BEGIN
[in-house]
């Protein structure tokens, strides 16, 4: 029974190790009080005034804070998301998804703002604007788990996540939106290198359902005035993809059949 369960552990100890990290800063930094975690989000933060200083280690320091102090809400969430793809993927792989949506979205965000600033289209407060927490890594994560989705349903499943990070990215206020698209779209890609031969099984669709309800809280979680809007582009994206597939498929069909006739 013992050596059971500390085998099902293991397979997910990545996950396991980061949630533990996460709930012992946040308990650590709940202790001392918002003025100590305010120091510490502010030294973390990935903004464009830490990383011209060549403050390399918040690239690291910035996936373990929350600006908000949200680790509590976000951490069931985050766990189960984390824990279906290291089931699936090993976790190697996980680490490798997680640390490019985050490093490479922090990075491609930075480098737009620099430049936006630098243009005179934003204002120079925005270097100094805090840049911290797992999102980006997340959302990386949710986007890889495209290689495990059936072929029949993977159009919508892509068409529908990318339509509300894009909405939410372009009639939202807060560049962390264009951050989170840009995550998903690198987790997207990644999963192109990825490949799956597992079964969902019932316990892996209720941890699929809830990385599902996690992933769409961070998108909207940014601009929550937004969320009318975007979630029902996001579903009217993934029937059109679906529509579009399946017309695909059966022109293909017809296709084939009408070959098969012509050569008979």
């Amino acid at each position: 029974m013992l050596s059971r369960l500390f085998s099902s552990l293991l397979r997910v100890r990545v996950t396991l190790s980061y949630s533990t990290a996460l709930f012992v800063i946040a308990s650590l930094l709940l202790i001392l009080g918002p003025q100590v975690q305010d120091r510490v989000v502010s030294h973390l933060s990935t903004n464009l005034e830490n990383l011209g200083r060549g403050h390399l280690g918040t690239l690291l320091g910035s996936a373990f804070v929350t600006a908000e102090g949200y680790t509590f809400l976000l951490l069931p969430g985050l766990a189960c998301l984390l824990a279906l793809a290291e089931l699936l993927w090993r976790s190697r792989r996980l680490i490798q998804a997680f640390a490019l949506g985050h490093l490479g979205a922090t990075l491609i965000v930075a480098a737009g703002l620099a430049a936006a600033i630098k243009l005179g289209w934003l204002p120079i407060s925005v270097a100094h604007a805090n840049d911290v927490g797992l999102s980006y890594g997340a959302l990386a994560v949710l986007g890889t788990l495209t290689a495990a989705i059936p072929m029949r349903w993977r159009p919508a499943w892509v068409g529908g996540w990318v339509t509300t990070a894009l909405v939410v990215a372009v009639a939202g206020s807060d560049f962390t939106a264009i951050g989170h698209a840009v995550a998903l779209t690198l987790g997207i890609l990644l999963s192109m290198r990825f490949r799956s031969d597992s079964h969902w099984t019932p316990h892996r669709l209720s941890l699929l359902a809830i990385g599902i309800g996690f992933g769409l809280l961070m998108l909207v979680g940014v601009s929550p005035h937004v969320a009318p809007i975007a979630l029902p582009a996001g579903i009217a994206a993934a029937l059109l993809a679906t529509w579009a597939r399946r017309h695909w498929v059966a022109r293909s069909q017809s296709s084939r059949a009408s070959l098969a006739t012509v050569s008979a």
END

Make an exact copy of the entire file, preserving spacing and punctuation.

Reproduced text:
[in-house]
């Protein structure tokens, strides 16, 4: 029974190790009080005034804070998301998804703002604007788990996540939106290198359902005035993809059949 369960552990100890990290800063930094975690989000933060200083280690320091102090809400969430793809993927792989949506979205965000600033289209407060927490890594994560989705349903499943990070990215206020698209779209890609031969099984669709309800809280979680809007582009994206597939498929069909006739 013992050596059971500390085998099902293991397979997910990545996950396991980061949630533990996460709930012992946040308990650590709940202790001392918002003025100590305010120091510490502010030294973390990935903004464009830490990383011209060549403050390399918040690239690291910035996936373990929350600006908000949200680790509590976000951490069931985050766990189960984390824990279906290291089931699936090993976790190697996980680490490798997680640390490019985050490093490479922090990075491609930075480098737009620099430049936006630098243009005179934003204002120079925005270097100094805090840049911290797992999102980006997340959302990386949710986007890889495209290689495990059936072929029949993977159009919508892509068409529908990318339509509300894009909405939410372009009639939202807060560049962390264009951050989170840009995550998903690198987790997207990644999963192109990825490949799956597992079964969902019932316990892996209720941890699929809830990385599902996690992933769409961070998108909207940014601009929550937004969320009318975007979630029902996001579903009217993934029937059109679906529509579009399946017309695909059966022109293909017809296709084939009408070959098969012509050569008979």
């Amino acid at each position: 029974m013992l050596s059971r369960l500390f085998s099902s552990l293991l397979r997910v100890r990545v996950t396991l190790s980061y949630s533990t990290a996460l709930f012992v800063i946040a308990s650590l930094l709940l202790i001392l009080g918002p003025q100590v975690q305010d120091r510490v989000v502010s030294h973390l933060s990935t903004n464009l005034e830490n990383l011209g200083r060549g403050h390399l280690g918040t690239l690291l320091g910035s996936a373990f804070v929350t600006a908000e102090g949200y680790t509590f809400l976000l951490l069931p969430g985050l766990a189960c998301l984390l824990a279906l793809a290291e089931l699936l993927w090993r976790s190697r792989r996980l680490i490798q998804a997680f640390a490019l949506g985050h490093l490479g979205a922090t990075l491609i965000v930075a480098a737009g703002l620099a430049a936006a600033i630098k243009l005179g289209w934003l204002p120079i407060s925005v270097a100094h604007a805090n840049d911290v927490g797992l999102s980006y890594g997340a959302l990386a994560v949710l986007g890889t788990l495209t290689a495990a989705i059936p072929m029949r349903w993977r159009p919508a499943w892509v068409g529908g996540w990318v339509t509300t990070a894009l909405v939410v990215a372009v009639a939202g206020s807060d560049f962390t939106a264009i951050g989170h698209a840009v995550a998903l779209t690198l987790g997207i890609l990644l999963s192109m290198r990825f490949r799956s031969d597992s079964h969902w099984t019932p316990h892996r669709l209720s941890l699929l359902a809830i990385g599902i309800g996690f992933g769409l809280l961070m998108l909207v979680g940014v601009s929550p005035h937004v969320a009318p809007i975007a979630l029902p582009a996001g579903i009217a994206a993934a029937l059109l993809a679906t529509w579009a597939r399946r017309h695909w498929v059966a022109r293909s069909q017809s296709s084939r059949a009408s070959l098969a006739t012509v050569s008979a």